Ohio Attorney General Mike DeWine has filed an environmental lawsuit asking a judge to order Slammin’ Sam’s Stagecoach Restaurant, 10300 Market St., North Lima, to connect to a Mahoning County sanitary sewer and abandon its sewage holding tank.
Until that connection is made, the suit asks for a court order that the restaurant maintain its holding tank to prevent the discharge of wastewater and for imposition of up to a $10,000 civil penalty for each day of violation.
The lawsuit, filed this week in Mahoning County Common Pleas Court, is assigned to Judge Lou A. D’Apolito.
Representatives of the Ohio Environmental Protection Agency saw raw sewage surrounding the holding tank twice in 2007, once each in 2009 and 2010 and twice in 2011, with the overflow likely entering an unnamed tributary to Mill Creek, the lawsuit says.
To connect to the county’s sanitary sewer under Market Street, which runs to the Boardman sewage treatment plant, the restaurant must install a pumping station and a force main at its expense, said Bill Coleman, office manager for the county sanitary engineer’s office.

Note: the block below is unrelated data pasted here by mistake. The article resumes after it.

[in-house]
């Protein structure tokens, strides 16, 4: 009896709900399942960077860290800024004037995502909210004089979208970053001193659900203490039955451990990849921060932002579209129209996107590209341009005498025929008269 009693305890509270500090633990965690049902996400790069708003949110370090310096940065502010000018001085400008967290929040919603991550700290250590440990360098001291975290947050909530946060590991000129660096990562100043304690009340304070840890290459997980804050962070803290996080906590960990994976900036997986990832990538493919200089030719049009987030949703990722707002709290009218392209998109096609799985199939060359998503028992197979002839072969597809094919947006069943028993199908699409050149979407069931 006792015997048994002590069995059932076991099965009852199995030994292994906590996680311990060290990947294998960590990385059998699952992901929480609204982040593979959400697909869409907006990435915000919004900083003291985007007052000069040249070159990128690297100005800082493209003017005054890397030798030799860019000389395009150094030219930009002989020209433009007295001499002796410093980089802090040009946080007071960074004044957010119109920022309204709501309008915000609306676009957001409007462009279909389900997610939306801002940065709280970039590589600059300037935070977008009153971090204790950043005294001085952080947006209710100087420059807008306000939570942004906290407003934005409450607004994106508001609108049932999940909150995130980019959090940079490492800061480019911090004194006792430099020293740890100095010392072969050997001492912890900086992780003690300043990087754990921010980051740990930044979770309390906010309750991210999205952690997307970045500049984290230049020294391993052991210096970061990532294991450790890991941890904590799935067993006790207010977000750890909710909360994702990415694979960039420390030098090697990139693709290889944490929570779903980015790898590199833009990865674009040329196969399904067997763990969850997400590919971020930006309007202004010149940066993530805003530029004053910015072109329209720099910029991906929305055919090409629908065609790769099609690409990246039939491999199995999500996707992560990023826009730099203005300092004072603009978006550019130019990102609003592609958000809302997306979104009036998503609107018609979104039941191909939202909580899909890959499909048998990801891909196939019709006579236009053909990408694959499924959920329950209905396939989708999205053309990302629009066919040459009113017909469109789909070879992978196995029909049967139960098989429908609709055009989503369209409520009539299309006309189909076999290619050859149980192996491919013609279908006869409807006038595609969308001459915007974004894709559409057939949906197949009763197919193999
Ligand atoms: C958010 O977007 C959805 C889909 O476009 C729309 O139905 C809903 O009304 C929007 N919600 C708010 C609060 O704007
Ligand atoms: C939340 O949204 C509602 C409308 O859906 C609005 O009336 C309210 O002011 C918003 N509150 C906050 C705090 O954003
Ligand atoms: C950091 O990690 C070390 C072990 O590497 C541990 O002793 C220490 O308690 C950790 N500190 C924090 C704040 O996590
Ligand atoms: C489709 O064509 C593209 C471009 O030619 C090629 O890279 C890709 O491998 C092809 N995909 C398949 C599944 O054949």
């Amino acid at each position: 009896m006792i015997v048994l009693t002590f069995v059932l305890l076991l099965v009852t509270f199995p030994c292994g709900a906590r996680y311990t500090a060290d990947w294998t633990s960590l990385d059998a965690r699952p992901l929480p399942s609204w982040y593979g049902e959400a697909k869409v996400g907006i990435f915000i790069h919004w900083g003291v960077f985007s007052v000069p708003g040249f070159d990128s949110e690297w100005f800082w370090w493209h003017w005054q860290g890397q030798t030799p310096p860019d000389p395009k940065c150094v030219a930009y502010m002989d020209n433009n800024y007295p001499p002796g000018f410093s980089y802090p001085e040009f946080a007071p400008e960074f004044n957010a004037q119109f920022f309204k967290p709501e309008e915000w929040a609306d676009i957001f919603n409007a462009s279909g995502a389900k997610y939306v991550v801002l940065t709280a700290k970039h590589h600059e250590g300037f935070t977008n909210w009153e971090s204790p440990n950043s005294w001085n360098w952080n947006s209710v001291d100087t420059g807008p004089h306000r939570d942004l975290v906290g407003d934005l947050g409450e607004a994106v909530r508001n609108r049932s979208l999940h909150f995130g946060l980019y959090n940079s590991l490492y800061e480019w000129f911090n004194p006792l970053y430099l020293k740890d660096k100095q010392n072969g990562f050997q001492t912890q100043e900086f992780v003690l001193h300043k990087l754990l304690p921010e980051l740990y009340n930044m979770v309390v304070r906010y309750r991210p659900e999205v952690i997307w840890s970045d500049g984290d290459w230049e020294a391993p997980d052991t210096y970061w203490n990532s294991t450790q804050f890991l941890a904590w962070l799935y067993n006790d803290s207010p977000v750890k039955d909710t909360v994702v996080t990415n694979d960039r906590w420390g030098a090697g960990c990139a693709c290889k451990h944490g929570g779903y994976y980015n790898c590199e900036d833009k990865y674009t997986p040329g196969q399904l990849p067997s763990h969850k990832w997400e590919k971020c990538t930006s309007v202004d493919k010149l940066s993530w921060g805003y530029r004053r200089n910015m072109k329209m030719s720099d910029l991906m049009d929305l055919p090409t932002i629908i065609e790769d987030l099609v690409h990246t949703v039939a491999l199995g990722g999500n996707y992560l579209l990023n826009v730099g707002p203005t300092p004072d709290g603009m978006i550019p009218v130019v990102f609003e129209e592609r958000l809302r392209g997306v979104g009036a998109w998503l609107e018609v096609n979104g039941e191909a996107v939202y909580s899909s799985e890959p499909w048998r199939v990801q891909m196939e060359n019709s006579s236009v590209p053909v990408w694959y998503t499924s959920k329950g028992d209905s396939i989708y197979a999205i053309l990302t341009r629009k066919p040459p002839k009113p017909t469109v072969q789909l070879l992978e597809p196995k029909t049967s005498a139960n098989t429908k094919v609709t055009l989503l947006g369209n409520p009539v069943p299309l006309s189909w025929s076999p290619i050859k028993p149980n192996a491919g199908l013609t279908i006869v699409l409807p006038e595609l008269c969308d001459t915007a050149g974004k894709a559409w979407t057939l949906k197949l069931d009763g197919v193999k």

A force main is a pipe that accepts sewage that is pushed through it, rather than just having the sewage flow by gravity, he explained.
Coleman said he could not provide an estimate of what those installations would cost the restaurant owners.
The restaurant also needs to obtain an easement from an adjacent landowner to the north to access the sewer. “It would go underneath a turnpike overpass and then into our system,” Coleman said of the sewer access, referring to the Ohio Turnpike.
“The Stagecoach has not moved forward to do what they needed to do to get this done,” Coleman said.
Sam Conti, a part-owner of the restaurant, had a different version of events.
“We signed a contract last week” with an installation contractor, Conti said Thursday. The easement is now being arranged, he said. “It’s in the process of getting done,” Conti said, adding that the restaurant’s connection to the county sewer will be made this year “for sure.”
Conti declined to disclose the restaurant’s cost to connect, but said it’s “a lot of money.”
As for the $10,000-a-day fine, Conti said, “That would just shut us down.”
Dan Tierney, a spokesman for DeWine, said the office became involved in this case at the request of the OEPA. DeWine’s office often tries to reach settlements between OEPA and businesses, such as the Stagecoach, “to ensure compliance with Ohio’s environmental protection laws,” he said.
Tierney said many attempts were made to reach a negotiated settlement with the Stagecoach owners.